South Korean stocks still appear undervalued despite some 9 percent gain in the benchmark index this year, according to market data and a local brokerage on Friday.
The Kospi index closed at a near six-year high of 2,209.46 points on Thursday, supported by healthy earnings by Samsung Electronics Co. and foreign inflows.
From Jan. 2 to Wednesday, the index gained 8.95 percent from the end of last year, but the gain lagged behind an average rise of 10.51 percent among the world's 40 stock markets during the same period, Daishin Securities said in a report.
The Kospi index ranked the 14th best-performing market among the 40 markets.
As of April 21, the Kospi's 12-month price-to-earnings ratio is expected to have a 9.1, compared with an average projected 12-month ratio of 11.9 among emerging markets, Daishin Securities said.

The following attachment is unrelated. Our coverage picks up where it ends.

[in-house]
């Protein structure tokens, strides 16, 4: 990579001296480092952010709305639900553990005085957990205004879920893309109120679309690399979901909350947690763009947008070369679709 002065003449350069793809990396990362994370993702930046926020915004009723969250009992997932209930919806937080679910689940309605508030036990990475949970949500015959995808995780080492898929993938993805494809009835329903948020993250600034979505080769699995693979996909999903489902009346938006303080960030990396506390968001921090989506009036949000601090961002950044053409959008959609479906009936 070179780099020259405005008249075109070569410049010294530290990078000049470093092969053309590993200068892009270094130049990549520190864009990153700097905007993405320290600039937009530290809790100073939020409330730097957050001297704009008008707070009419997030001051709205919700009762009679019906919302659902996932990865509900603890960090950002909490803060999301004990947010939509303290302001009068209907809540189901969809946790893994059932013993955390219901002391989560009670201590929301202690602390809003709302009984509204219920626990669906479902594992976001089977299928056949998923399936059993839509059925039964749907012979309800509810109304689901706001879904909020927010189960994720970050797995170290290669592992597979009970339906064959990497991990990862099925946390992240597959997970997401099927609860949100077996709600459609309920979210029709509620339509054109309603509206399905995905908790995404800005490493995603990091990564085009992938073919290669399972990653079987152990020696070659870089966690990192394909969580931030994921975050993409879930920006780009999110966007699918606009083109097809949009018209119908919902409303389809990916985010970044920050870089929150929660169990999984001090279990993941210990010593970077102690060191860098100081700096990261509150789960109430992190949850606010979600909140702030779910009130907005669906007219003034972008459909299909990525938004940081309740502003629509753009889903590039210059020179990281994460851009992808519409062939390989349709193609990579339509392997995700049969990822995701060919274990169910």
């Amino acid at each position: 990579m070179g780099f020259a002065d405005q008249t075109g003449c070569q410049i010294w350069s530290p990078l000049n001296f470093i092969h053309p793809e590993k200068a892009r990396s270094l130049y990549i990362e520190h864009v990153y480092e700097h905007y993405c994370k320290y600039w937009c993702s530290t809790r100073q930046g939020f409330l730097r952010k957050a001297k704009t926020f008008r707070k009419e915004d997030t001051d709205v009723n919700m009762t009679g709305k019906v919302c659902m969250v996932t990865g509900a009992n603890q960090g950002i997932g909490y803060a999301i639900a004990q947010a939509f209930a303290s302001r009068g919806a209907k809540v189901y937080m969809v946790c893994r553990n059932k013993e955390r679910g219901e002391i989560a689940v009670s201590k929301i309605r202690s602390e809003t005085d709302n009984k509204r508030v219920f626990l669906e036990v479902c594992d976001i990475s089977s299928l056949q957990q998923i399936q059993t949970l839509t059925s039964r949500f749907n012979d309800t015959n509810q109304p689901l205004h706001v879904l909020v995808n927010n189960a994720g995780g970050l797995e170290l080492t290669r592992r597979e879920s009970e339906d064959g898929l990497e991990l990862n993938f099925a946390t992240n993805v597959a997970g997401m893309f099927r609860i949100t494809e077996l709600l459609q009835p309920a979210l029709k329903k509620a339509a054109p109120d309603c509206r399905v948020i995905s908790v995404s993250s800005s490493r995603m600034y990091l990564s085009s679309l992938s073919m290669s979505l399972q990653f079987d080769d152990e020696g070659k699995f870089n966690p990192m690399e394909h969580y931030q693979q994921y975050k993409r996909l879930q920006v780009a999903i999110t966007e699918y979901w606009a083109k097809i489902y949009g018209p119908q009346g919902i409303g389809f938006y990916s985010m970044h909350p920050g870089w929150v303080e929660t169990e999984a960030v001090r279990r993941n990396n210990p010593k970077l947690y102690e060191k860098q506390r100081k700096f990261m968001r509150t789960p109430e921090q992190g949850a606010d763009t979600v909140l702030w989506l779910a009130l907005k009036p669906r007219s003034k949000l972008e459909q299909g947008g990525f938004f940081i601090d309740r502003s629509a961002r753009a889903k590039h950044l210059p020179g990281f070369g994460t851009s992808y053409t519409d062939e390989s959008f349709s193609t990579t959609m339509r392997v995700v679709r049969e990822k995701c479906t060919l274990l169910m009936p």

Some analysts suggested that investors may keep demanding a discount for purchasing South Korean stocks due to a continued perception of lax management by chaebol and geopolitical risks surrounding North Korea, a factor known as the "Korea Discount."
Kang Hyung-cheol, an executive at NH Investment & Securities, said the "Korea Discount" could be diluted if stock prices go up, but it will not be resolved.
The Kospi is likely to rise further because recent gains are supported by better-than-expected earnings by South Korean firms, analysts said.
Lee Chang-mok, head of the research division at NH Investment & Securities, said earnings by South Korean firms may be on a recovery track, thanks to a modest recovery in the global economy. (Yonhap)